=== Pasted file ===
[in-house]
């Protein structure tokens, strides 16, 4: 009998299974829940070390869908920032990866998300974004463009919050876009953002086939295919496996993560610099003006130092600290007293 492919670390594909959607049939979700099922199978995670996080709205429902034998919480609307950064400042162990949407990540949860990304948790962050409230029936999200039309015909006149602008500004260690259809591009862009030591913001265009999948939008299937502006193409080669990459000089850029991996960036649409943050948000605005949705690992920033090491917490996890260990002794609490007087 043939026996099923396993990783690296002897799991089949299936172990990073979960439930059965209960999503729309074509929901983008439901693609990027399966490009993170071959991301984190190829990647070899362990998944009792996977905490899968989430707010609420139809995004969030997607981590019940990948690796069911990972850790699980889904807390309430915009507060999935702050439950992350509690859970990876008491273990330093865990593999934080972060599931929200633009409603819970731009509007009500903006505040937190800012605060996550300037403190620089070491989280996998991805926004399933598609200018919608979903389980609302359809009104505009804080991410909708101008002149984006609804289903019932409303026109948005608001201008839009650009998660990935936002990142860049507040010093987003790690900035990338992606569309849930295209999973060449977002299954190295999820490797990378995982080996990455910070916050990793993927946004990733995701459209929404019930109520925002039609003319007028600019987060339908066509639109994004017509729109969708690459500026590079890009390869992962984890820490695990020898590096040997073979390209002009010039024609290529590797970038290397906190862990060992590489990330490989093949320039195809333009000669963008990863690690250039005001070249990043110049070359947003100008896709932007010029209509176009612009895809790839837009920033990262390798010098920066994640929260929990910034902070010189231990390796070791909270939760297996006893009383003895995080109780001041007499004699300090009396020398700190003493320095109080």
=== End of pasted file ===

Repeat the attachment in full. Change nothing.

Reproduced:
[in-house]
């Protein structure tokens, strides 16, 4: 009998299974829940070390869908920032990866998300974004463009919050876009953002086939295919496996993560610099003006130092600290007293 492919670390594909959607049939979700099922199978995670996080709205429902034998919480609307950064400042162990949407990540949860990304948790962050409230029936999200039309015909006149602008500004260690259809591009862009030591913001265009999948939008299937502006193409080669990459000089850029991996960036649409943050948000605005949705690992920033090491917490996890260990002794609490007087 043939026996099923396993990783690296002897799991089949299936172990990073979960439930059965209960999503729309074509929901983008439901693609990027399966490009993170071959991301984190190829990647070899362990998944009792996977905490899968989430707010609420139809995004969030997607981590019940990948690796069911990972850790699980889904807390309430915009507060999935702050439950992350509690859970990876008491273990330093865990593999934080972060599931929200633009409603819970731009509007009500903006505040937190800012605060996550300037403190620089070491989280996998991805926004399933598609200018919608979903389980609302359809009104505009804080991410909708101008002149984006609804289903019932409303026109948005608001201008839009650009998660990935936002990142860049507040010093987003790690900035990338992606569309849930295209999973060449977002299954190295999820490797990378995982080996990455910070916050990793993927946004990733995701459209929404019930109520925002039609003319007028600019987060339908066509639109994004017509729109969708690459500026590079890009390869992962984890820490695990020898590096040997073979390209002009010039024609290529590797970038290397906190862990060992590489990330490989093949320039195809333009000669963008990863690690250039005001070249990043110049070359947003100008896709932007010029209509176009612009895809790839837009920033990262390798010098920066994640929260929990910034902070010189231990390796070791909270939760297996006893009383003895995080109780001041007499004699300090009396020398700190003493320095109080």